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IndyCar hits the track in New Hampshire UPDATE The crowd at New Hampshire Motor Speedway for yesterday’s Lenox Industrial Tools 301 NASCAR Sprint Cup race were treated to a glimpse of what the future holds for the 1.058-mile oval when two-time Indianapolis 500 winner Dario Franchitti whipped the fans into a frenzy with three hot laps in his sleek red No. 10 Indy car, fielded by Target Ganassi Racing.

Dario Franchitti does some laps around New Hampshire Motor Speedway Sunday
CIA Stock Photo
Franchitti zipped around the track in 26.6 seconds — more than two seconds faster than the pole-winning lap Juan Pablo Montoya did in his stock car at NHMS — “without even trying,’’ said one IndyCar Series official.

It was a glimpse into what track officials dubbed “a new breed of speed,’’ after announcing yesterday that NHMS would add an IndyCar Series date July 31, 2011 that will be sandwiched between its lucrative Sprint Cup dates in June and September. It marks a return of open-wheel racing to NHMS after a 12-year absence.

“As an Indiana native and a fan of open-wheel racing,’’ said Jerry Gappens, NHMS executive vice president and general manager, “I strongly believe the people of New Hampshire will embrace this new breed of speed much like they do NASCAR.’’

Gappens and track owner Bruton Smith, chairman of Speedway Motorsports Inc., which hosts IndyCar Series events at Texas Motor Speedway, Kentucky Motor Speedway, and Infineon Raceway in Sonoma, Calif., were joined in the announcement by Franchitti and Randy Bernard, IndyCar Series chief executive officer. Bernard took over March 1 and has expanded IndyCar’s 17-race schedule to include dates at Baltimore and NHMS.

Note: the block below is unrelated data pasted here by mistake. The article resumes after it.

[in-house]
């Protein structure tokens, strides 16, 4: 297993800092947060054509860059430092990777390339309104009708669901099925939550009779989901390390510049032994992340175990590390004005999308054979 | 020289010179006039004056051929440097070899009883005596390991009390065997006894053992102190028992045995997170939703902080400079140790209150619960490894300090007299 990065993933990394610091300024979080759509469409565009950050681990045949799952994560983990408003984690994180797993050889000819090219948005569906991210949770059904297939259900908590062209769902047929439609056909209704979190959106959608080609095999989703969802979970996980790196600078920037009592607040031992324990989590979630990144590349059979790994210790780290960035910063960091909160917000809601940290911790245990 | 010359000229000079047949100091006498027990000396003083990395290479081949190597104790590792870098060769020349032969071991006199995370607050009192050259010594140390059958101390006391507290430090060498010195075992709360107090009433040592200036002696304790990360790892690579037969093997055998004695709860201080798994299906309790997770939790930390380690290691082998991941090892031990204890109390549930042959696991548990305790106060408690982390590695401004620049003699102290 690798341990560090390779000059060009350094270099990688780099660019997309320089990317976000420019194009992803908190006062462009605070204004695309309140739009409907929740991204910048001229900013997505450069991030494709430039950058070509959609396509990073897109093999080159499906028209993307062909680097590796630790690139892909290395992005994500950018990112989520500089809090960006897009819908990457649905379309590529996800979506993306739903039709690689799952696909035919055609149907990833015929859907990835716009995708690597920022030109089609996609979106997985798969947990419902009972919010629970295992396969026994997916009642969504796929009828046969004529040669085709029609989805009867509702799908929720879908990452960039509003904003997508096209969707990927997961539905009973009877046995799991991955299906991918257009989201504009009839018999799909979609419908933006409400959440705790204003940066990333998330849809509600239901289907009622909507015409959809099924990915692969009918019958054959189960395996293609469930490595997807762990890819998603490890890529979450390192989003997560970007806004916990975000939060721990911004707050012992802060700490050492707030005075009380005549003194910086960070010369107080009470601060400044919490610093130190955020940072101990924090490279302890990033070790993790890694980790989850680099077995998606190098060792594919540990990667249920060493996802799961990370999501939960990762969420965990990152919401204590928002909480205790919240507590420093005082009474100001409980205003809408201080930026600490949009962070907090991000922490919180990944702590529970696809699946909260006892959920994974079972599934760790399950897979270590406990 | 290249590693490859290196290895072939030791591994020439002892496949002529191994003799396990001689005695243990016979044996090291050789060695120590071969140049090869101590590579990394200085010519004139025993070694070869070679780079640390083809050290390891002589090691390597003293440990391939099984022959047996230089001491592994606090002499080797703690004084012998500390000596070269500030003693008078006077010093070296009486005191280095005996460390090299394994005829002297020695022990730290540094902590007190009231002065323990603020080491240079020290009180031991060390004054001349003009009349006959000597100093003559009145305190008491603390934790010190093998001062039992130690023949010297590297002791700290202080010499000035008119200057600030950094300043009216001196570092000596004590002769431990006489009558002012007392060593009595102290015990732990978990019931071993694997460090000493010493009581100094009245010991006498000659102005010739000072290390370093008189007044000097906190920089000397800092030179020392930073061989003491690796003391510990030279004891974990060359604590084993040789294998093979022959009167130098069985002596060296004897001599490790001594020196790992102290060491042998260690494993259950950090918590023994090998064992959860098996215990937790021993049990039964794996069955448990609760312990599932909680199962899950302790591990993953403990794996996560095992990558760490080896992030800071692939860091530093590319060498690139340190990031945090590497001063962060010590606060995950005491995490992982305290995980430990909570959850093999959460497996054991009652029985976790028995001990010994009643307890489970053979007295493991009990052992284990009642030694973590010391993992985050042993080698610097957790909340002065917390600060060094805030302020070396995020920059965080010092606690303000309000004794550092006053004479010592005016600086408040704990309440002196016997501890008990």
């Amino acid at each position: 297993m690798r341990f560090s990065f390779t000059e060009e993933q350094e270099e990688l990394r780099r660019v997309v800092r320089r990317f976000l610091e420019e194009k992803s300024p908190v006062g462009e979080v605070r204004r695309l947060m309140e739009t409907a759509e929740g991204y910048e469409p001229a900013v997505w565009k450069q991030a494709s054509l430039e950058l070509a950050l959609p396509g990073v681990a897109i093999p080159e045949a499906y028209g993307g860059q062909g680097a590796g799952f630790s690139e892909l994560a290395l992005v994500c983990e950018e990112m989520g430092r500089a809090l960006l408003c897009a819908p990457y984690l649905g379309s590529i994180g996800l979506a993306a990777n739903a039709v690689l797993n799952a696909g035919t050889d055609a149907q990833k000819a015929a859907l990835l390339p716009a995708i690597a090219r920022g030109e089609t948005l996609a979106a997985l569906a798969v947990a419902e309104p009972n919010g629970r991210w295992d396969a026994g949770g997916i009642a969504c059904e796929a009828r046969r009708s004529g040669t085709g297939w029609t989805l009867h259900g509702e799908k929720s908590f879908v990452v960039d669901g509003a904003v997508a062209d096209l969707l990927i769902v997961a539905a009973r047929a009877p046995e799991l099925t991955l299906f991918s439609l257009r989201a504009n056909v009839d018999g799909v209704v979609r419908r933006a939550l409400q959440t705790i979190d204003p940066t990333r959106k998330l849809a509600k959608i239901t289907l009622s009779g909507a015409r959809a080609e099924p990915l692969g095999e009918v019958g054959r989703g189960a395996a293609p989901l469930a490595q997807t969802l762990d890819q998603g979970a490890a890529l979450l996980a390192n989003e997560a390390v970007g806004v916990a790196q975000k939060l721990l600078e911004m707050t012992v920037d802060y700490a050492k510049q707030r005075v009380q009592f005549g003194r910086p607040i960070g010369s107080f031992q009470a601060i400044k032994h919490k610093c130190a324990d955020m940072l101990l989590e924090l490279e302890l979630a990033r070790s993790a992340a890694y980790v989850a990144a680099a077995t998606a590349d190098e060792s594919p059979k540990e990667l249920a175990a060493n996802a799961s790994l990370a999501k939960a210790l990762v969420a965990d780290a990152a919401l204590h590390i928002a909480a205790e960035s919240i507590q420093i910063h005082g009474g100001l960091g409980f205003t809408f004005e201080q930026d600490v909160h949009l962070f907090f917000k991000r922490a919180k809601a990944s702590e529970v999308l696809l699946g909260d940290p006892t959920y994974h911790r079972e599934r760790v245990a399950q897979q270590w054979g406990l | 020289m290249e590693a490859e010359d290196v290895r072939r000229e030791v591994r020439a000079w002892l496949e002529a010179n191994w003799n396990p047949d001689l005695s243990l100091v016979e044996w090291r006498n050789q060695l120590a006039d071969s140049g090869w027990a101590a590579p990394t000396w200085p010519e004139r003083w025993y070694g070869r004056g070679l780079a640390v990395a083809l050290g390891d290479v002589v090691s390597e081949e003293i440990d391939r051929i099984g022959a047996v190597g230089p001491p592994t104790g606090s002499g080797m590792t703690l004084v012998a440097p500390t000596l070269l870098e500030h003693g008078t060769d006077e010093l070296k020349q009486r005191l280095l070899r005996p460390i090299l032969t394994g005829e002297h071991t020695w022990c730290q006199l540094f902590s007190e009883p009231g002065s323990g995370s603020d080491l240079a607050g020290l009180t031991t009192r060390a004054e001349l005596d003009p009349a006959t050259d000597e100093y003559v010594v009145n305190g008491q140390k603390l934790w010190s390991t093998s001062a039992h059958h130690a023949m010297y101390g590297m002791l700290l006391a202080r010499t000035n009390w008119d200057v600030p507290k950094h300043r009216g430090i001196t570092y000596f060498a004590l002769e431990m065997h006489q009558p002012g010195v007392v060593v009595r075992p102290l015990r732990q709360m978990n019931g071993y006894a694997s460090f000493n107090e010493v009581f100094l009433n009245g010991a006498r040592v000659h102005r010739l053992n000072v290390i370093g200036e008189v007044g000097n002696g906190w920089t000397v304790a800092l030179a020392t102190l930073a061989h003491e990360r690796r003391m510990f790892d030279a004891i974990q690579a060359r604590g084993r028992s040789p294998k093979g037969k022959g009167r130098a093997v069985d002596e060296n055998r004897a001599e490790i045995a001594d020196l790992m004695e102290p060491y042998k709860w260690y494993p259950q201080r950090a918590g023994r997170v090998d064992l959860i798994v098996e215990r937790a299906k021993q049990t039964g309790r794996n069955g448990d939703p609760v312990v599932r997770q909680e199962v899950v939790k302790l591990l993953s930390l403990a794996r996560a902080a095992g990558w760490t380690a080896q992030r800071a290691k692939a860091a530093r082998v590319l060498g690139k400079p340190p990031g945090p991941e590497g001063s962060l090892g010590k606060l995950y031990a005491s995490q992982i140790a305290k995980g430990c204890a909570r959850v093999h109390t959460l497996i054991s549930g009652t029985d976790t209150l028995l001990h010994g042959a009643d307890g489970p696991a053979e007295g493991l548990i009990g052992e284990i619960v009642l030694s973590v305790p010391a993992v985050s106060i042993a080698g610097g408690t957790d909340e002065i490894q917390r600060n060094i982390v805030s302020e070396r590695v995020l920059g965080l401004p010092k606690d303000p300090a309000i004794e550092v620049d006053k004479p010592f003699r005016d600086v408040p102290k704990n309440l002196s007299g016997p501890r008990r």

“We will promote this event nationally,’’ vowed Smith. “We’re going to promote the dickens out of this. We already have a big IndyCar event in Kentucky, and we’ve been able to draw large crowds to that.’’

Bernard said he was compelled to bring the IndyCar series back to New Hampshire in an attempt to strike a balance between road course and short-track oval venues while branching out to new markets.

“There’s a great fan base here,’’ he said. “There was a void in the Northeast, and being so close to Boston, the 10th largest market in the United States, we really wanted to try and reach out and bring it to as many fans as we can.’’ Boston Globe

06/28/10 Indy Racing League CEO Randy Bernard toured NHMS yesterday and watched the Sprint Cup’s Lenox Industrial Tools 301. Before the race, NHMS Chairman Bruton Smith, general manager Jerry Gappens, New Hampshire Gov. John Lynch and Indianapolis 500 winner Dario Franchitti joined Bernard for a press conference announcing the IRL event, which will take place July 30, 2011.

Bernard and Franchitti believe the short track facility is ideal for open-wheel racing. Franchitti drove an IndyCar hybrid around the track prior to the start of the Lenox 301.

“Our fans have asked for it to be here, and it’s a short track like Iowa where we just saw 17 lead changes,” Bernard said. “It fills a void here in the Northeast as well as attracting one of the largest markets in the country in Boston.” Boston Herald

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